The top 7 startups from Y Combinator Winter ’16 Demo Day 1

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The top 7 startups from Y Combinator Winter ’16 Demo Day 1

We asked investors what their favorite startups were from the 60 that launched at Y Combinator’s Winter 2016 Demo Day 1. After huddling with our writers and adding our input, here are TechCrunch’s picks for the 7 most promising companies from the batch, plus an honorable mention. Here’s our write-up of all 59 startups that launched at YC W’16 on day two, plus our 8 favoritesAdditional reporting by Greg Kumparak and Megan Rose Dickey.


Gecko Robotics – Safety inspection robots

U.S. power plants spend $15 billion a year doing safety inspections of their industrial infrastructure. But these inspections can take seven days, with plants losing $1 million a day in business, and they’re dangerous. Gecko Robotics has designed its own safety inspection robot that can climb walls and do dangerous jobs fast and cheap. For $50,000 to $100,000, it can do a 7-day inspection in just a single day, while collecting more data and not putting lives at risk.


Nurx – Instant access to birth control

Getting birth control can be quite difficult — you have to get to a doctor and be comfortable speaking about. With Nurx, you pick a birth control and one of their physicians immediately writes the prescription. The startup ships it directly without you having to visit a doctor in person. It’s free with insurance or just $15 without, and they ship you 3 months-worth a time for your convenience


Cover – Get insurance by taking a photo

Signing up for insurance can be a hassle, but with Cover, you just take a photo of your car, home, pet, jewelry, speedboat or race horses. Right now, Cover farms out these leads to other insurance companies and is collecting $190,000 per month in referrals fees. But next it’s getting licensed to sell insurance directly so it can keep all the commissions, which amount to a $22 billion per year market in the U.S.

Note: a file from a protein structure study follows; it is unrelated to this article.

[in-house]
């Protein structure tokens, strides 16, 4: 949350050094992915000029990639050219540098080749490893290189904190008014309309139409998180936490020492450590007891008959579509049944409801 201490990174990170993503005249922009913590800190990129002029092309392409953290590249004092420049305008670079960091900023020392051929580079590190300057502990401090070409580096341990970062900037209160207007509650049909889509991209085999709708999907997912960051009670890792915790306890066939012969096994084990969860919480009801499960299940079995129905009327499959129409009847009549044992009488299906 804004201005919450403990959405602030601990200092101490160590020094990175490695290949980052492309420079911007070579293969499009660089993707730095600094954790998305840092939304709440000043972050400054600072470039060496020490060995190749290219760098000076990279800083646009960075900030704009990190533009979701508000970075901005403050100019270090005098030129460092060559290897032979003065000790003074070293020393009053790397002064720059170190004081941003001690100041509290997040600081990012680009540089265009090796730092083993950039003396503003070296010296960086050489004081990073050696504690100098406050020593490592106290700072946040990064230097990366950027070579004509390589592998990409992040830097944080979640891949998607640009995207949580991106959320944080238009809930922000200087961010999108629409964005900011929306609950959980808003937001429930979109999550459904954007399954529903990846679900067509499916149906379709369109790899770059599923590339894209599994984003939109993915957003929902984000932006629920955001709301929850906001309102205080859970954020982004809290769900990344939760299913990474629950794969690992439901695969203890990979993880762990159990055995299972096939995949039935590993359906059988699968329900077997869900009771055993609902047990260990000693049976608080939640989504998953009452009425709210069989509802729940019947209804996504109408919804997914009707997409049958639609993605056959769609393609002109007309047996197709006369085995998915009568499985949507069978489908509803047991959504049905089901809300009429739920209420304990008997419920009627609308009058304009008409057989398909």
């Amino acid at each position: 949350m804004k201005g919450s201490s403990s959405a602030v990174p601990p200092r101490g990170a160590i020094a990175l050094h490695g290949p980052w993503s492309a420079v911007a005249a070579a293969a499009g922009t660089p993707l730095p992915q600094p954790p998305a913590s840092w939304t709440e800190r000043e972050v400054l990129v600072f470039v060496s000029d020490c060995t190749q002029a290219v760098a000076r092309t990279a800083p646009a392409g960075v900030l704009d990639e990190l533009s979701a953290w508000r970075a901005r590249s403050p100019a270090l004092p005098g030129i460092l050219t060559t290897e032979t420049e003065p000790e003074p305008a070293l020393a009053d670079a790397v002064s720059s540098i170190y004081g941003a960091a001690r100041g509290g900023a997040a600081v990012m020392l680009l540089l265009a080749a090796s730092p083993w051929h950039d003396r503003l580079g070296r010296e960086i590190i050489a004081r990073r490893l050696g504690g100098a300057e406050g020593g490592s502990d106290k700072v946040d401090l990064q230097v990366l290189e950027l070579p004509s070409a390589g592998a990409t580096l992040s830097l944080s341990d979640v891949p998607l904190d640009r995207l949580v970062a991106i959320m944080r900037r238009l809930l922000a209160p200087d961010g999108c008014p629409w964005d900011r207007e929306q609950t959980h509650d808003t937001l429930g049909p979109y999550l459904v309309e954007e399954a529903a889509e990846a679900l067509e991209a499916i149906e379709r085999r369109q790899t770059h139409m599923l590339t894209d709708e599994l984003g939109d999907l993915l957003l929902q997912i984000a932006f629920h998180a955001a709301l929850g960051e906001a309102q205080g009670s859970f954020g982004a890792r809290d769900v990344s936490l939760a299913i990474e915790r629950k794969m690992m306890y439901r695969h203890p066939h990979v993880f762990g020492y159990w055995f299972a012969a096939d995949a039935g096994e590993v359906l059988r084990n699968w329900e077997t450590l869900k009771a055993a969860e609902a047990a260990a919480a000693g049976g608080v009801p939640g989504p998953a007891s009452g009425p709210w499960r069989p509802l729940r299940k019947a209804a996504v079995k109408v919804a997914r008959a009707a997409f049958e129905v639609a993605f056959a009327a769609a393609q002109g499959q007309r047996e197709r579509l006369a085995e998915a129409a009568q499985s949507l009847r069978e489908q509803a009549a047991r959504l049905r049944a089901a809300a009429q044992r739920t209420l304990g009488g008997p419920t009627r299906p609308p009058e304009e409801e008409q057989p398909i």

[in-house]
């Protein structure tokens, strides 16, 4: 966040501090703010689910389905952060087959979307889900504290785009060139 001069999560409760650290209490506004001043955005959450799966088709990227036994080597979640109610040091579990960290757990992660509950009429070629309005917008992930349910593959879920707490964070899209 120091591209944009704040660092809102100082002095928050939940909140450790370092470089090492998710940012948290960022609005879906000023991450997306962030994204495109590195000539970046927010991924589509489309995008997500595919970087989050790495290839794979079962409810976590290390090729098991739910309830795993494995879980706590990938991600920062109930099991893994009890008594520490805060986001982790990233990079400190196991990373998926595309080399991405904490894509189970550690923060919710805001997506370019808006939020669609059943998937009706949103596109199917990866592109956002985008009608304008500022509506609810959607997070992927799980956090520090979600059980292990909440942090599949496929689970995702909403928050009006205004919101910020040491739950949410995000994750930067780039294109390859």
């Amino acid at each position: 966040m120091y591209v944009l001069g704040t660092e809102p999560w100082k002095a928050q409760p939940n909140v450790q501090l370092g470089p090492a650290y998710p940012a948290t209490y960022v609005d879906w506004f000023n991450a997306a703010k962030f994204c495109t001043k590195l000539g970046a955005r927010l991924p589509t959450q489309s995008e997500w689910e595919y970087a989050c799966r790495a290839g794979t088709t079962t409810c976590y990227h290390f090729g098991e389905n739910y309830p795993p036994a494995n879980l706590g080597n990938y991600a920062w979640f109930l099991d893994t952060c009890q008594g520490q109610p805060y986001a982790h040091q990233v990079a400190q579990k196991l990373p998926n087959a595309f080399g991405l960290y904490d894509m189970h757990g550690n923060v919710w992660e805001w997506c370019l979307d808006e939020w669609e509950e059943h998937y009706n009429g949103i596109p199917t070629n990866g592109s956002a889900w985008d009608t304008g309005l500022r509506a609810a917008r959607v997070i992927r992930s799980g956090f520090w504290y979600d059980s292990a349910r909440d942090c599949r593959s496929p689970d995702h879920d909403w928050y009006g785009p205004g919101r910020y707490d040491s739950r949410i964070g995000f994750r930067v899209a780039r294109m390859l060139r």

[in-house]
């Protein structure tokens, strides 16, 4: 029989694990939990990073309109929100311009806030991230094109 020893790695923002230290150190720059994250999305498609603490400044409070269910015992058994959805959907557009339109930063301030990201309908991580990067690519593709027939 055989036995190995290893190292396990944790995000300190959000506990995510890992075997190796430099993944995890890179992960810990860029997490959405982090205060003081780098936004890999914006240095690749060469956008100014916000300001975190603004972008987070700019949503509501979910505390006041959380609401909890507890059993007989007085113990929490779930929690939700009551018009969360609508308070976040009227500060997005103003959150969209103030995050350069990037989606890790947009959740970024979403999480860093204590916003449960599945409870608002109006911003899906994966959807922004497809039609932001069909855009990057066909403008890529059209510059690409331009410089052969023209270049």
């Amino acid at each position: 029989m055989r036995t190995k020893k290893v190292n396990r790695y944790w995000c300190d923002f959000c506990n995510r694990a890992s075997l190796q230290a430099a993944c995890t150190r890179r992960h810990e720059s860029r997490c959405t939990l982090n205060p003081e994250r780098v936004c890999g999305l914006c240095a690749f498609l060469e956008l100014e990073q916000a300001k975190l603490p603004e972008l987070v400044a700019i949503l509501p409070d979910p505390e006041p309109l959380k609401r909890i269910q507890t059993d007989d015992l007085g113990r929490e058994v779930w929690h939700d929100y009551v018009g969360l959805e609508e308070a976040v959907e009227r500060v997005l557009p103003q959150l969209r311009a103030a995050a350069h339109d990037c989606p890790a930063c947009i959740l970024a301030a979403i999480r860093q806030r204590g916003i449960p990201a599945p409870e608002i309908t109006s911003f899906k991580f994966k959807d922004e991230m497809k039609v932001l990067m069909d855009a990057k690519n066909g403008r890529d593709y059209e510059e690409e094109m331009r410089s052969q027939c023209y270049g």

4/8 – Behavior-based security

Passwords are easily stolen, but it’s hard for hackers and bots to replicate a real user’s behavior pattern. Castle tracks the behavior of users on its clients’ websites and apps, and can revoke access from those who are acting suspicious. For example, on an e-commerce site, real users might browse several items before adding something to their cart and checking out. But a hacker would add a ton of items and instantly try to check out, but Castle could block them. Castle now has 150 deployments, protects 400,000 users and is growing 35 percent each week.


CareSkore – CRM for hospital follow-ups

The Affordable Care Act forces hospitals to pay when their lack of follow-up care leads to preventable readmission of patients. CareSkore’s system helps hospitals make follow-up calls to the right patients at the right time and asks them the right questions to catch complications before they spiral into expensive health problems. CareSkore found the hospitals it demoed with saw a 42% reduction in readmissions and it sells its CRM product for $500,000 per year per hospital.


WorldCover – Crop insurance

500 million farmers around the world are at the whimsy of the weather; if it doesn’t rain, their crops don’t grow and they don’t make money. WorldCover insures farmers in developing countries. They use satellites to measure rain fall, and pay out automatically based on the rain data.


Skymind — Open source deep learning software

Skymind builds an open source deep learning engine for enterprise Hadoop users, providing AI-driven solutions for things like fraud detection, product recommendations, and facial recognition. They’ve built Deeplearning4J, a set of deep-learning algorithms for Java developers. It’s already wildly popula, and could help every company access the benefits of artificial intelligence


Honorable Mention: Chatfuel – Chatbot platform

Chatfuel lets businesses engage with audiences directly by helping them build automated chatbots for WhatsApp, Slack, Telegram, Kik, Facebook Messenger and more platforms. Over 130,000 bots have been created on the Chatfuel platform, including ones for TechCrunch and Forbes. They can help companies distribute content, collect information, or sell products.
Read more about Chatfuel on TechCrunch.